to an oncologist, a dermatologist, a specialist in
  pigmented lesions, and a dermatopathologist (Complaint
  ¶¶ 55(f)(g)(h), 65(f)(g)(h), 71(n)(o)(p),
  81(n)(o)(p));

  2) The failure of the defendants to have slides sent to a
  medical facility that had proper pathological
  facilities, equipment, techniques, and trained
  personnel, and failure to recommend that the slides be
  reviewed by a dermatologist or dermatopathologist

  specializing in pigmented lesions (Complaint ¶¶
  101(f)(g) and 114(f)(g));

  3) The failure of the defendants to ensure that their
  physicians, specialists and facilities, satisfied
  qualification criteria that the defendants represented
  to the McDonalds would be provided, such as the
  McDonalds would receive high quality, medically needed
  care, knowing that the McDonalds would rely upon this
  information in their selection of an HMO (Complaint
  ¶¶ 126 and 127); and

  4) The failure of defendants to disclose to the
  McDonalds the financial arrangements, contracts,
  dictates and incentives between Keystone and it's
  approved providers and facilities, failure to
  formulate, adopt and enforce adequate rules and
  policies to ensure quality control care for the
  McDonalds, failure to perform any post-incident
  quality assurance review of this matter, and failure
  to see that their own policies regarding medical
  standards of care were reasonably implemented
  (Complaint ¶¶ 136(c)(d)(e), and 137).

The defendants construe these allegations as representing claims for quantity and not quality of benefits due under the plan.

The defendants rely on Huss v. Green Springs Health Services Inc., No. 98-6055, 1999 WL 225885 (E.D.Pa. April 16, 1999) because the court looked beyond plaintiff's characterization of her claims to the substance stating, "Dukes may not be evaded by artful pleading." Huss, 1999 WL 225885 at *8 (quoting Howard v. Sasson, No. 95-0068, 1995 WL 581960 at *3 (E.D.Pa. Oct. 3, 1995). In Huss, the court concluded removal of plaintiff's medical malpractice claim was proper because her allegations that defendant was negligent for erroneously informing her that no one in the family was enrolled in the plan was really a denial of plan benefits. Huss, 1999 WL 225885 at *8. Like Huss, defendants contend that the McDonalds have carefully crafted their argument to avoid federal preemption and their claims fall under the scope of § 502(a)(1)(B). We do not agree.

The Huss case is distinguishable. The substance of the underlying claim in this case is medical malpractice for inadequacies in the delivery of medical services, that is, claims about the quality of a benefit received. See Dukes v. U.S. Healthcare, 57 F.3d 350, 357 (3d Cir. 1995). In Dukes, the Third Circuit was presented with the consolidated appeals of two district court decisions that denied the plaintiffs' motion to remand. Instead of claiming that the health plans in any way withheld some quantum of plan benefits due, both plaintiffs' complained about the low quality of medical treatment that they actually received and argued that U.S. Healthcare should be held liable under agency and negligence principles. Dukes, 57 F.3d at 356-57.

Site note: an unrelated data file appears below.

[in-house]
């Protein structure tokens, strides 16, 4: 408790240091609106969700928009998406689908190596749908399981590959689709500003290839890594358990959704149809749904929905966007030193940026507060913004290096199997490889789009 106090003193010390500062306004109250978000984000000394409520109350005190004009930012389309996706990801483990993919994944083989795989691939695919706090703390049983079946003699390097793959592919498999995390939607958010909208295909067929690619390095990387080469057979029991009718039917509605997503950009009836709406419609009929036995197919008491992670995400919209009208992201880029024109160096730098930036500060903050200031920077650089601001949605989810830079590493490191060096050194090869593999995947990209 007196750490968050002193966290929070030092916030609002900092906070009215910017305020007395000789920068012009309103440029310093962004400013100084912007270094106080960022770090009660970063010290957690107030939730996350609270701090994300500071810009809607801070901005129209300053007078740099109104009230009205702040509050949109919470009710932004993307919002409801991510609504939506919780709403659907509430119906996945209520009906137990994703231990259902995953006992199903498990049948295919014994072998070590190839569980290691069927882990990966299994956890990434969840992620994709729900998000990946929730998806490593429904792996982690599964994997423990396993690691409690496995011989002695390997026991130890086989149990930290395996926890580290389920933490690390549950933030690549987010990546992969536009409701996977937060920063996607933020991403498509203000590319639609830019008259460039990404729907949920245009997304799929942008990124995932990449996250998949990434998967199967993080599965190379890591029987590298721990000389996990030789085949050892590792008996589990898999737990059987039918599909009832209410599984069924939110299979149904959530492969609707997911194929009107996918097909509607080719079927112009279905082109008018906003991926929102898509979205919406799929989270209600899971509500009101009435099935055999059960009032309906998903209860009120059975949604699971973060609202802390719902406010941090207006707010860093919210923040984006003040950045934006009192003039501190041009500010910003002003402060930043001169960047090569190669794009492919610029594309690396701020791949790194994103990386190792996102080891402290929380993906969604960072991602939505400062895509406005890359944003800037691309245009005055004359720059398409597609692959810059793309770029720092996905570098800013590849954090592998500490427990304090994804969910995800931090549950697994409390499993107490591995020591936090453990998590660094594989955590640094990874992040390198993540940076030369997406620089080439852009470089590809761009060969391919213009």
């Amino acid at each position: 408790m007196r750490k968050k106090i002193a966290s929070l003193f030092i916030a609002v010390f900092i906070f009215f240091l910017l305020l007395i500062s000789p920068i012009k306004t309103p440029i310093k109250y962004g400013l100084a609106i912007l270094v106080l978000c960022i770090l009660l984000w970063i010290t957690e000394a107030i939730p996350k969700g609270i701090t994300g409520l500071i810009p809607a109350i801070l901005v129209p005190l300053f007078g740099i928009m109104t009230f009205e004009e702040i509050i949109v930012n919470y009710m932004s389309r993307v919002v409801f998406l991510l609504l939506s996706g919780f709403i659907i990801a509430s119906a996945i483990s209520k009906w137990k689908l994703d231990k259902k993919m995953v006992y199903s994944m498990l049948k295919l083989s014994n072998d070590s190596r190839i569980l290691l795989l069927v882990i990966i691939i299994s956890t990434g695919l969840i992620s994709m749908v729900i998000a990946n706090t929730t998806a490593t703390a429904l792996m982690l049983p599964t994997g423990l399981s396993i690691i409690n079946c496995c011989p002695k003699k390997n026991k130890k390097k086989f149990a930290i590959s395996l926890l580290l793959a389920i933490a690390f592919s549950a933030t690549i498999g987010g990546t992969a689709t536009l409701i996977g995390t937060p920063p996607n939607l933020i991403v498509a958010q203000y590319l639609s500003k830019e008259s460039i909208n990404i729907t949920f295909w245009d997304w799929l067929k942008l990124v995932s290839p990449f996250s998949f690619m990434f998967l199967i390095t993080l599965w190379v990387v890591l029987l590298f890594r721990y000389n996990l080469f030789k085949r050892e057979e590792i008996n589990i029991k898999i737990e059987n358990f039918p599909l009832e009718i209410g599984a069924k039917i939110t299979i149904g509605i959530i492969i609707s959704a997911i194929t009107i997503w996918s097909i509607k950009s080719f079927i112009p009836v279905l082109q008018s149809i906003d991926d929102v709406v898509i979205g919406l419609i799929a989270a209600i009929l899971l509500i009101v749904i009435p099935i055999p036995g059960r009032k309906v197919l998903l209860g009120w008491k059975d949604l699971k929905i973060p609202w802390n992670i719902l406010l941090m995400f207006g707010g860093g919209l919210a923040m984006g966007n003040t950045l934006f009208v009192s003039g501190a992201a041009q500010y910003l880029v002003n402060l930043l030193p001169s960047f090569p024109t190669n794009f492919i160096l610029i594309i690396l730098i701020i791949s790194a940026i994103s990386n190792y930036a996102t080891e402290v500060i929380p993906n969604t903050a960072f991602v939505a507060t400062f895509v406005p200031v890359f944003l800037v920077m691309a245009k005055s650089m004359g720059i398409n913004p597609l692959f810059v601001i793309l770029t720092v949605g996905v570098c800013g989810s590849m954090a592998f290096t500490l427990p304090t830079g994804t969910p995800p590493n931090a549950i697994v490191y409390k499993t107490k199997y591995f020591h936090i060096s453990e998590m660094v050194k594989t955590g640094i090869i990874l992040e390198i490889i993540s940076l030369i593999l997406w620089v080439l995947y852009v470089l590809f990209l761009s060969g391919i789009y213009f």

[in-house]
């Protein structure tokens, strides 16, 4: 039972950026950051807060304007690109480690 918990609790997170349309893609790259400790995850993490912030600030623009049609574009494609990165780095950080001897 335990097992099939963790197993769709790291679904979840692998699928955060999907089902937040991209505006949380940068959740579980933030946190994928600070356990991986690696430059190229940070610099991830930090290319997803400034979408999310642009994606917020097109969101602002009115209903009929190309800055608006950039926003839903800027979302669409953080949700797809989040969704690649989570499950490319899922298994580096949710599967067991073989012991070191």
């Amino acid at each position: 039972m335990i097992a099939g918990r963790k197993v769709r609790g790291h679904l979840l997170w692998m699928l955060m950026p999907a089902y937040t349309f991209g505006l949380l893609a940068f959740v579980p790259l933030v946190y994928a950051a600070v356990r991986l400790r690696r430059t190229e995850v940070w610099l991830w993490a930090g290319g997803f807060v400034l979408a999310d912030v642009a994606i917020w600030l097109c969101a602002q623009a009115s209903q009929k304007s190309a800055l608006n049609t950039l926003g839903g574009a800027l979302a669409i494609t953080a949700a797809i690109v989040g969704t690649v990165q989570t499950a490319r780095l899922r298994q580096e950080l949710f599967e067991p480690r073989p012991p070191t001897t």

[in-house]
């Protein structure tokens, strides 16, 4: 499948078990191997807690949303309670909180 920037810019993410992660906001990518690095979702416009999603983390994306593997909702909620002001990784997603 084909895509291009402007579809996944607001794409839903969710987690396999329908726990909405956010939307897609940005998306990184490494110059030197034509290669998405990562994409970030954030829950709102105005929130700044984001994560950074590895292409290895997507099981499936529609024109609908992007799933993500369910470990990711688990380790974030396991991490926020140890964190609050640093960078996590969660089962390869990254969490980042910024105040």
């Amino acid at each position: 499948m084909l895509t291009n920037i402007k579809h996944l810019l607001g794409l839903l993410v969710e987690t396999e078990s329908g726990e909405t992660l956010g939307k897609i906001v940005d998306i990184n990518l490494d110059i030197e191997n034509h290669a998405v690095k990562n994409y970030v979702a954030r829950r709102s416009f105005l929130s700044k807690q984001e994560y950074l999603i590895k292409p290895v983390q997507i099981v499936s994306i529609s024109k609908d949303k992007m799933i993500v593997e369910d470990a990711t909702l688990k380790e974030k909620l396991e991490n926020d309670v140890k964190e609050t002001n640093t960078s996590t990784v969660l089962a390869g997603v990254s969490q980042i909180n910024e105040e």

Like the plaintiffs in Dukes, the McDonalds allege the care Anne Marie received by her physicians was inadequate and negligent and the managed care defendants should be liable under agency and negligence principles. Anne Marie is asserting that she received a benefit under the plan — i.e. her physicians' care, and that this benefit was inadequate to treat her condition. Unlike Huss, the substance of the McDonalds' claims is not that Anne Marie's health plan failed to provide a service such as specialist care, but the service provided and decisions made by her physicians constitute medical malpractice and the defendants are liable for arranging the care received.

The decisions of DeLucia v. St. Luke's Hospital, No. 98-6446, 1999 WL 387211 (E.D.Pa. May 25, 1999) and Snow v. Burden, No. 99-1874, 1999 WL 387196 (E.D.Pa. May 6, 1999) further demonstrate when a claim is about the quality of a benefit received and not a claim under § 502(a)(1)(B) of ERISA. In both cases, the plaintiffs' were attempting to hold the HMO defendants liable for their role as arrangers of their medical treatment. The DeLucia court found that plaintiff's allegation that the HMO defendant "adopted and/or enforced rules, regulations and procedures that established disincentives to doctors" does not allege that the policy denied them any benefit due under the terms of the plan. DeLucia, 1999 WL 387211 at *4. The court held that plaintiff's complaint alleged that Aetna's disincentive policy had the effect of discouraging doctors from "providing complete and proper care under the circumstances," and is properly construed as a challenge to the quality of medical care provided. Id.

Likewise, the Snow court found that the plaintiff's allegations that
defendants failed to provide complete diagnostic work, select and retain
only competent physicians as primary care physicians, oversee and
supervise physicians and control referrals to other specialists are
properly construed as challenges to quality of benefits received. Snow,
1999 WL 387196 at *4. In the instant case, like DeLucia and Snow, the
McDonalds are attempting to hold the  defendants liable for the conduct
of the physicians that treated Anne Marie because of its failure to
ensure that complete and proper care was given to her, its failure to
oversee and supervise her primary care physicians, and its failure to
control referrals to other specialists.

The defendants, however, argue that the McDonalds' claims allege its
failure to provide specialist care under the terms of the plan. On the
contrary, the McDonalds' complaint on its face alleges that the
participating physicians and health care facilities providing Anne Marie
with initial care were negligent, that is, they failed to diagnosis,
refer and treat correctly a malignant lesion, and the  defendants should
be held liable for its role, under agency and negligence theories, in
arranging for inadequate treatment. There is no allegation that the
defendants or any of the other defendants who treated Anne Marie refused
to treat her or rendered improper care because of a refusal to pay by the
defendants.

CONCLUSION

For the reasons stated above, the McDonalds' motion to remand will be granted. The defendants' motion to dismiss is moot.

ORDER

AND NOW, this ___ day of July, 1999, upon consideration of Plaintiffs' Motion to Remand and Defendants' responses thereto, it is hereby ORDERED that:

1. Plaintiffs' Motion to Remand is GRANTED.

2. Defendants' Motion to Dismiss is MOOT.